discussing Attribute selectors and many filters in the previous part
lets move ahead and understand the remaining couple of selectors. So
far, you know Basic selectors, Basic filters, Attribute selectors, Child
filters, Content filters and Visibility filters of jQuery. In this
article I cover the remaining selectors viz. Form selectors and
Hierarchy selectors. Form selectors allow you to select FORM elements
based on their type (textbox, checkbox, radio button etc.) or their
status (selected, checked, disabled etc.).
In the previous
part, I explained basic selectors and basic filters. Now let's try to
understand attribute selectors, content filters, child filters and
visibility filters. Attribute selectors allow you to match attributes of
HTML elements with certain criteria. It is not just "equal to" kind of
matching but several other options are also available as outlined in the
with client side script you often need to perform specific tasks to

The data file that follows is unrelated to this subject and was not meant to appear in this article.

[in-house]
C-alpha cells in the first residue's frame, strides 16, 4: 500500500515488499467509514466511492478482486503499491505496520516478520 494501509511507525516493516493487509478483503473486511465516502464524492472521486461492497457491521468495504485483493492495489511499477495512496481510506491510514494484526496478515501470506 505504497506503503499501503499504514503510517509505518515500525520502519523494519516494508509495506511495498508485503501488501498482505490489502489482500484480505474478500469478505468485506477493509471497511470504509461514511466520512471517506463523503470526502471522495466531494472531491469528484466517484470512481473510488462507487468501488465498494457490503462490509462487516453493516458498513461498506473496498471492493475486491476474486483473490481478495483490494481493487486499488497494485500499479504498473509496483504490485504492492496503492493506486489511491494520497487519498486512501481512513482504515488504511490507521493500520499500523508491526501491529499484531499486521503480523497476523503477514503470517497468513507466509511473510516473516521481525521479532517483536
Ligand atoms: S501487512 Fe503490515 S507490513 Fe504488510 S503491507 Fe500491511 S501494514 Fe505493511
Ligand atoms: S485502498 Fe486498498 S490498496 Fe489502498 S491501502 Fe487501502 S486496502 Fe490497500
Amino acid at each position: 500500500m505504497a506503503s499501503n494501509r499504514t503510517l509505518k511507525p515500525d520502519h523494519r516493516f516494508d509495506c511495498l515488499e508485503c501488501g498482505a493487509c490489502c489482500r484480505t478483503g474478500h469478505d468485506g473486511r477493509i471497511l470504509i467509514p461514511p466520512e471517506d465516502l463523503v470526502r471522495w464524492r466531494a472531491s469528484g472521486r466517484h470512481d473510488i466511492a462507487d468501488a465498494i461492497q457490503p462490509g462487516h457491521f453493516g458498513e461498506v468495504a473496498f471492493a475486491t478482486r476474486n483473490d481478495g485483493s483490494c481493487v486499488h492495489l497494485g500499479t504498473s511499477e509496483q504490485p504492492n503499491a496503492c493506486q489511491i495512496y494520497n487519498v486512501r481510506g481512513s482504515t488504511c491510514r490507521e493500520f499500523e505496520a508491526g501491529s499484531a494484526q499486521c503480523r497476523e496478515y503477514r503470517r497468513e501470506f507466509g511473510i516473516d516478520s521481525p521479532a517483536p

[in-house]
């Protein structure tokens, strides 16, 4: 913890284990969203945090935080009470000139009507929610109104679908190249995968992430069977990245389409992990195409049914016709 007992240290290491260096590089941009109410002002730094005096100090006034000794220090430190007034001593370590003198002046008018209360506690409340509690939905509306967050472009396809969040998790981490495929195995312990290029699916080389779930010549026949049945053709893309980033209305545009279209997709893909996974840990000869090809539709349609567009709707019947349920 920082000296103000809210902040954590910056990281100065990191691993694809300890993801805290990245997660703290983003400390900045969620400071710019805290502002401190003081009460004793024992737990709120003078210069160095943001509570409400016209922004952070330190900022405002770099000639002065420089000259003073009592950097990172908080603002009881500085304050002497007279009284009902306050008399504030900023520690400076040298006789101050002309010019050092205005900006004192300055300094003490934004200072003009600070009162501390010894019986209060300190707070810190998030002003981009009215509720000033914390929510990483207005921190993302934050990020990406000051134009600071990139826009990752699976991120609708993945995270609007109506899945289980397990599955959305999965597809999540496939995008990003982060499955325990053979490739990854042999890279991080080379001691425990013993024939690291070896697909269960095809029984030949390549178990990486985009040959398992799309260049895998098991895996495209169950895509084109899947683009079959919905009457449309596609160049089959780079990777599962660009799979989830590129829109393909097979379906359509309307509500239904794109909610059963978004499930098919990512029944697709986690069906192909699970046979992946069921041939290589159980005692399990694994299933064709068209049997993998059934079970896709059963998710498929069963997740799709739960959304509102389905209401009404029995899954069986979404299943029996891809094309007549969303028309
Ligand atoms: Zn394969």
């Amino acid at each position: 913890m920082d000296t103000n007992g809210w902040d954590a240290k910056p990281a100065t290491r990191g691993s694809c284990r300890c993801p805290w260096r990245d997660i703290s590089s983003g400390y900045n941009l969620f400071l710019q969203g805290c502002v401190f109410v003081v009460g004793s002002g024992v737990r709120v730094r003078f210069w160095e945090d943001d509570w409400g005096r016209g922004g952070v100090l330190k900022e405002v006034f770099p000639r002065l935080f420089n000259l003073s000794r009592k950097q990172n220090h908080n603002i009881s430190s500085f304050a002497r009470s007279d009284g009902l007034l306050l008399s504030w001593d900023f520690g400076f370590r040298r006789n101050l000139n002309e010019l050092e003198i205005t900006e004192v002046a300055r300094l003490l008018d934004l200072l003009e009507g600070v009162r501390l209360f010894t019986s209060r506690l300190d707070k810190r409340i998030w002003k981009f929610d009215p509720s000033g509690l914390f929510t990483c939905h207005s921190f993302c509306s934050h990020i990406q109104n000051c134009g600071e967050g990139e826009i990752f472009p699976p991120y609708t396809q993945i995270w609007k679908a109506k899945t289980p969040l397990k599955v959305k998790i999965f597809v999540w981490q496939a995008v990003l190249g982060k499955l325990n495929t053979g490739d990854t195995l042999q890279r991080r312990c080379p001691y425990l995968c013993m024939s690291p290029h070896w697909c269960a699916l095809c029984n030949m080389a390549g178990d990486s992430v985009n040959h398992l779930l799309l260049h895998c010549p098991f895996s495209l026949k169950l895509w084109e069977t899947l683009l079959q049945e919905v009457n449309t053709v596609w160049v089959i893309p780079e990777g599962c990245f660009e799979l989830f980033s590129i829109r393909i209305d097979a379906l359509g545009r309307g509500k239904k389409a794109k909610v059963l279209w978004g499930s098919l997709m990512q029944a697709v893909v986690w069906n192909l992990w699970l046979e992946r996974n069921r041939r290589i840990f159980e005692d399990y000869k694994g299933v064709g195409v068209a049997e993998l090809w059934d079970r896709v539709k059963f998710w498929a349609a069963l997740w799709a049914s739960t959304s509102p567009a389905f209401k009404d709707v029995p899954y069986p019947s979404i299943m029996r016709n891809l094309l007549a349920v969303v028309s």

certain elements. jQuery selectors allow you to match HTML elements
against certain criteria and select them for further processing. jQuery
builds on the selectors provided by CSS 3.0 and adds some of its own.
jQuery selectors can be grouped into the following eight categories...
If you are keeping yourself updated with the latest in the .NET sphere, you
are probably aware that Microsoft has provided an inbuilt support for jQuery in
Visual Studio 2010. Though it was possible to use jQuery with ASP.NET even
before VS 2010, formally including jQuery as a part of website created using
VS2010 means that more and more developers are going to learn and use it. If you
haven't tried jQuery yet this article series will teach you everything needed to
master jQuery and use it in ASP.NET applications.